At one extreme there are walks that follow the course of the levadas, ancient water courses that ingeniously serpent their way across the island, always gently descending, and often in the most spectacular setting. At the other extreme, the summits that gather round Pico Ruivo are craggy and rugged, networked with rocky footpaths.
It is vital that you choose only those walks that are most suited to your own standard of fitness and experience. Most walks involve varying amounts of 'up and down'; some are circular, some linear. All are outstanding, but walkers who do not have a good head for heights or are unaccustomed to occasionally steep ascents and descents, should avoid the more difficult walks.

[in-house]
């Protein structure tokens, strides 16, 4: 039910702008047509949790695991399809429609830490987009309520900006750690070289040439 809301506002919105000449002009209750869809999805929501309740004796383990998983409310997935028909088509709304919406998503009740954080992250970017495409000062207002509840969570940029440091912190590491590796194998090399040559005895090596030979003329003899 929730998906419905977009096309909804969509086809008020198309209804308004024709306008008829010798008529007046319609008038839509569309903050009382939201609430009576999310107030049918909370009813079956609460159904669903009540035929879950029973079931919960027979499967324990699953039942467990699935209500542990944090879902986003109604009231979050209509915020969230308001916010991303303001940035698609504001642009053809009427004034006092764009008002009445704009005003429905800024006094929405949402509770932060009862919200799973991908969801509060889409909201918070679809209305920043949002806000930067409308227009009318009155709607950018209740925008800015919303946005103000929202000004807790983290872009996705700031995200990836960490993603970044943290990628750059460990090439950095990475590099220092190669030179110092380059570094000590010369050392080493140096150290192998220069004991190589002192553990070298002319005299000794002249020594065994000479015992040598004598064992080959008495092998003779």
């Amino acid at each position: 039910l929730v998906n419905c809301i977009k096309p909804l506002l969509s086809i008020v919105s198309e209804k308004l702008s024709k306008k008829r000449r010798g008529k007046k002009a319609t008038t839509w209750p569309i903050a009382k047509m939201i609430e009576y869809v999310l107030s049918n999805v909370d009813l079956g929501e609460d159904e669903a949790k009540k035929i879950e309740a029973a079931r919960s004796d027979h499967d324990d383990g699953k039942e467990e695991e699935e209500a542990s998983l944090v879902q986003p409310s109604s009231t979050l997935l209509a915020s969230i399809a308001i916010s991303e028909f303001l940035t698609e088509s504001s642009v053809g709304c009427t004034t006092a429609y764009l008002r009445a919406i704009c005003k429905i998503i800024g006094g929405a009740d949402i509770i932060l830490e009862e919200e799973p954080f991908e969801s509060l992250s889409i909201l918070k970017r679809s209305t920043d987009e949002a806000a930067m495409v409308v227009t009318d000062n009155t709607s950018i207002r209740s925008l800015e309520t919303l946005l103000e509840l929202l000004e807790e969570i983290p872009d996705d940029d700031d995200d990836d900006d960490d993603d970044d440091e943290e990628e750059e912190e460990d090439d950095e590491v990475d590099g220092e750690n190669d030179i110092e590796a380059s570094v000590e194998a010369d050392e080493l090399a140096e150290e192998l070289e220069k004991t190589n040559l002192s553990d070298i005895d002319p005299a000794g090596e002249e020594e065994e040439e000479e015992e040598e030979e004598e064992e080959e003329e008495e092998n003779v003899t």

To what concerns protective clothing in January, it can rain and it can scorch. You need to be prepared for both, although the average temperature in Madeira rarely falls below 15˚C.
All walkers must carry a day sack containing waterproofs, a hat, gloves, spare clothing, whistle, food and drink, the relevant map and a compass. On some walks you will also find a torch useful, as some of the levada walks pass through tunnels. You may also need to carry sun cream.
It is essential that walking boots are worn for all walks. Walk leaders have the right to decline to accept on any walk persons whose footwear may, in their opinion, be potentially hazardous.
Please also bear in mind that some paths may be overgrown and/or are flanked by bushes and brambles.
Children should be accompanied by an adult on all walks.